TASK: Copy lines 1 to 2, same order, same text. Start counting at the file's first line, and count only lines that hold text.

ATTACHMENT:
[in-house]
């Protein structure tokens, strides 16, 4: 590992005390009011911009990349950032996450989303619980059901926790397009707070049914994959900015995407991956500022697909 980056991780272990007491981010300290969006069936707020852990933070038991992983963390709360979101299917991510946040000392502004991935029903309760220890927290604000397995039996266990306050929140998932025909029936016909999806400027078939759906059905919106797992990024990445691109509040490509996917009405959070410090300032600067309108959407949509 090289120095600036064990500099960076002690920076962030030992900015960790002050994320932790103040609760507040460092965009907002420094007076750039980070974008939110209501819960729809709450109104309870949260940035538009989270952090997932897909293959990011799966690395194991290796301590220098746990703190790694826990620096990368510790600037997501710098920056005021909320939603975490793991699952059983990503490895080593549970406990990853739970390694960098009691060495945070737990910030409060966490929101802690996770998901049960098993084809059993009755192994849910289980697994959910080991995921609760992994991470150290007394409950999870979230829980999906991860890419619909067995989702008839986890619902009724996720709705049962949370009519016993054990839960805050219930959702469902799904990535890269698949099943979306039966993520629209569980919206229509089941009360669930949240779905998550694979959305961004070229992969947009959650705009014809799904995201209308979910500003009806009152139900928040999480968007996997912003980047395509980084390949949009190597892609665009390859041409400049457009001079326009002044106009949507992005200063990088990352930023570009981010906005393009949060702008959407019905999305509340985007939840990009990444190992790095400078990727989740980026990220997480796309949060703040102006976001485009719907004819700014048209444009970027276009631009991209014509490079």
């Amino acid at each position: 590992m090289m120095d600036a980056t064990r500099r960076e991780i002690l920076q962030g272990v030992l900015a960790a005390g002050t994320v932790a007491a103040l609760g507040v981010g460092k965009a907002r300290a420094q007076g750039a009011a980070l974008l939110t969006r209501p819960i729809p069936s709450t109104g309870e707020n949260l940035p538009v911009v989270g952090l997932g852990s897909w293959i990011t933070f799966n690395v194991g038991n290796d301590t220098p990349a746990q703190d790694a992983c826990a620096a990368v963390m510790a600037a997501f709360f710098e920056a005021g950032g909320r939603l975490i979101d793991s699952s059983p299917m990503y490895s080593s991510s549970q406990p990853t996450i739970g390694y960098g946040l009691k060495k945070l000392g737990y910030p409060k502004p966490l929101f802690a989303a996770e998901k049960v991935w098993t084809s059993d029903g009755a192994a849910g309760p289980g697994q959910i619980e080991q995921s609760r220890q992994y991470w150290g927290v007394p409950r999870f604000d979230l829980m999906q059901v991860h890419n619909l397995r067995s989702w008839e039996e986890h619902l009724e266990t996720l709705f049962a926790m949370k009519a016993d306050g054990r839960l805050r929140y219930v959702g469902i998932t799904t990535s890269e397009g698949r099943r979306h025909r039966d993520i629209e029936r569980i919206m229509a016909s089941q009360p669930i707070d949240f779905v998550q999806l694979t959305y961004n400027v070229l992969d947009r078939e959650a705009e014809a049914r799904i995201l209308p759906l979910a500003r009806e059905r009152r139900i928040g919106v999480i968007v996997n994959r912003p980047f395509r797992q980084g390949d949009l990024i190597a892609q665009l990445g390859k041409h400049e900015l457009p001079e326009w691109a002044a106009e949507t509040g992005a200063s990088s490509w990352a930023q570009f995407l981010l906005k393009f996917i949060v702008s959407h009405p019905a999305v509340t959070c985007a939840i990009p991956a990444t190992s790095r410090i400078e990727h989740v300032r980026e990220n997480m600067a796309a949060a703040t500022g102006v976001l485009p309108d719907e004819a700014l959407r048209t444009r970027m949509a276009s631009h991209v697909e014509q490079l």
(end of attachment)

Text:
[in-house]
């Protein structure tokens, strides 16, 4: 590992005390009011911009990349950032996450989303619980059901926790397009707070049914994959900015995407991956500022697909 980056991780272990007491981010300290969006069936707020852990933070038991992983963390709360979101299917991510946040000392502004991935029903309760220890927290604000397995039996266990306050929140998932025909029936016909999806400027078939759906059905919106797992990024990445691109509040490509996917009405959070410090300032600067309108959407949509 090289120095600036064990500099960076002690920076962030030992900015960790002050994320932790103040609760507040460092965009907002420094007076750039980070974008939110209501819960729809709450109104309870949260940035538009989270952090997932897909293959990011799966690395194991290796301590220098746990703190790694826990620096990368510790600037997501710098920056005021909320939603975490793991699952059983990503490895080593549970406990990853739970390694960098009691060495945070737990910030409060966490929101802690996770998901049960098993084809059993009755192994849910289980697994959910080991995921609760992994991470150290007394409950999870979230829980999906991860890419619909067995989702008839986890619902009724996720709705049962949370009519016993054990839960805050219930959702469902799904990535890269698949099943979306039966993520629209569980919206229509089941009360669930949240779905998550694979959305961004070229992969947009959650705009014809799904995201209308979910500003009806009152139900928040999480968007996997912003980047395509980084390949949009190597892609665009390859041409400049457009001079326009002044106009949507992005200063990088990352930023570009981010906005393009949060702008959407019905999305509340985007939840990009990444190992790095400078990727989740980026990220997480796309949060703040102006976001485009719907004819700014048209444009970027276009631009991209014509490079």